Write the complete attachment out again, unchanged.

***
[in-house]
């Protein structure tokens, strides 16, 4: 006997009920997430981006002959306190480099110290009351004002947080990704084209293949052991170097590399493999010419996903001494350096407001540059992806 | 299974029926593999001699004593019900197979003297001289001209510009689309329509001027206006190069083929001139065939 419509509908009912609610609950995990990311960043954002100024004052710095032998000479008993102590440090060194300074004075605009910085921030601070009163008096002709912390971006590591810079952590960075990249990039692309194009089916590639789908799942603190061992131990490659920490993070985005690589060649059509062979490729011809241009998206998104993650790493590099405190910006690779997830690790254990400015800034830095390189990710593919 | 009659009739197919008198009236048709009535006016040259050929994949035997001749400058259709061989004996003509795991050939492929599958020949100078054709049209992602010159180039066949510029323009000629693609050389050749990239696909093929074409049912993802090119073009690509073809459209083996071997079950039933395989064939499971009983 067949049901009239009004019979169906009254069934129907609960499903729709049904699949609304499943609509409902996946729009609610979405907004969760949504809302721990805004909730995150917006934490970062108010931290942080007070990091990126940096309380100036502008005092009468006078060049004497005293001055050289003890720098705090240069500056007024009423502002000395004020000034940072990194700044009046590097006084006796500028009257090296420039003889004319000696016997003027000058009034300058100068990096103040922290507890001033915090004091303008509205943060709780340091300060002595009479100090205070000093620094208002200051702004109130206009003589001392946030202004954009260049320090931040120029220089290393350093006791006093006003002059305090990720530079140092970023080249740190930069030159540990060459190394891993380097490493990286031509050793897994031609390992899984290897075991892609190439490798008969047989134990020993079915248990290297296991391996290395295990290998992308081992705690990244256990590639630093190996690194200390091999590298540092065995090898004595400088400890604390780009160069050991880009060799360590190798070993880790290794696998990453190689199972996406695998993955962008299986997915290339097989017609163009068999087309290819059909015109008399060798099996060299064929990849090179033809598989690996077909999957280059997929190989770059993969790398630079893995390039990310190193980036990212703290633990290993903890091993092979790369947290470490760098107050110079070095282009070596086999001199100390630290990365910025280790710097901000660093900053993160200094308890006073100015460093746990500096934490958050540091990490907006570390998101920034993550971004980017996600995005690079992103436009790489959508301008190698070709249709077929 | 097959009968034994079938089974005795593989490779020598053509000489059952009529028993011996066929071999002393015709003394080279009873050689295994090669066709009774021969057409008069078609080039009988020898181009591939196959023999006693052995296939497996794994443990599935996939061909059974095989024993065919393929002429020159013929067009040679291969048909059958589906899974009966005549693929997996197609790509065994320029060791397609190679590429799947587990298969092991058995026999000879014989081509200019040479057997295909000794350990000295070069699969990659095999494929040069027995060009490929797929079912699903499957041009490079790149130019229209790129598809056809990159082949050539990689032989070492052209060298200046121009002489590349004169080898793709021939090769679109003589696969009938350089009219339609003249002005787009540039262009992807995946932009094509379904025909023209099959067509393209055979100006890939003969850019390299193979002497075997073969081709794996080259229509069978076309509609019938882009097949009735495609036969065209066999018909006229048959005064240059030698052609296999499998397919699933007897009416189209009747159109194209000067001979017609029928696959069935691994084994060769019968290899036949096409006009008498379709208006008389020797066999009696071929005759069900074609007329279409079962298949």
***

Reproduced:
[in-house]
């Protein structure tokens, strides 16, 4: 006997009920997430981006002959306190480099110290009351004002947080990704084209293949052991170097590399493999010419996903001494350096407001540059992806 | 299974029926593999001699004593019900197979003297001289001209510009689309329509001027206006190069083929001139065939 419509509908009912609610609950995990990311960043954002100024004052710095032998000479008993102590440090060194300074004075605009910085921030601070009163008096002709912390971006590591810079952590960075990249990039692309194009089916590639789908799942603190061992131990490659920490993070985005690589060649059509062979490729011809241009998206998104993650790493590099405190910006690779997830690790254990400015800034830095390189990710593919 | 009659009739197919008198009236048709009535006016040259050929994949035997001749400058259709061989004996003509795991050939492929599958020949100078054709049209992602010159180039066949510029323009000629693609050389050749990239696909093929074409049912993802090119073009690509073809459209083996071997079950039933395989064939499971009983 067949049901009239009004019979169906009254069934129907609960499903729709049904699949609304499943609509409902996946729009609610979405907004969760949504809302721990805004909730995150917006934490970062108010931290942080007070990091990126940096309380100036502008005092009468006078060049004497005293001055050289003890720098705090240069500056007024009423502002000395004020000034940072990194700044009046590097006084006796500028009257090296420039003889004319000696016997003027000058009034300058100068990096103040922290507890001033915090004091303008509205943060709780340091300060002595009479100090205070000093620094208002200051702004109130206009003589001392946030202004954009260049320090931040120029220089290393350093006791006093006003002059305090990720530079140092970023080249740190930069030159540990060459190394891993380097490493990286031509050793897994031609390992899984290897075991892609190439490798008969047989134990020993079915248990290297296991391996290395295990290998992308081992705690990244256990590639630093190996690194200390091999590298540092065995090898004595400088400890604390780009160069050991880009060799360590190798070993880790290794696998990453190689199972996406695998993955962008299986997915290339097989017609163009068999087309290819059909015109008399060798099996060299064929990849090179033809598989690996077909999957280059997929190989770059993969790398630079893995390039990310190193980036990212703290633990290993903890091993092979790369947290470490760098107050110079070095282009070596086999001199100390630290990365910025280790710097901000660093900053993160200094308890006073100015460093746990500096934490958050540091990490907006570390998101920034993550971004980017996600995005690079992103436009790489959508301008190698070709249709077929 | 097959009968034994079938089974005795593989490779020598053509000489059952009529028993011996066929071999002393015709003394080279009873050689295994090669066709009774021969057409008069078609080039009988020898181009591939196959023999006693052995296939497996794994443990599935996939061909059974095989024993065919393929002429020159013929067009040679291969048909059958589906899974009966005549693929997996197609790509065994320029060791397609190679590429799947587990298969092991058995026999000879014989081509200019040479057997295909000794350990000295070069699969990659095999494929040069027995060009490929797929079912699903499957041009490079790149130019229209790129598809056809990159082949050539990689032989070492052209060298200046121009002489590349004169080898793709021939090769679109003589696969009938350089009219339609003249002005787009540039262009992807995946932009094509379904025909023209099959067509393209055979100006890939003969850019390299193979002497075997073969081709794996080259229509069978076309509609019938882009097949009735495609036969065209066999018909006229048959005064240059030698052609296999499998397919699933007897009416189209009747159109194209000067001979017609029928696959069935691994084994060769019968290899036949096409006009008498379709208006008389020797066999009696071929005759069900074609007329279409079962298949």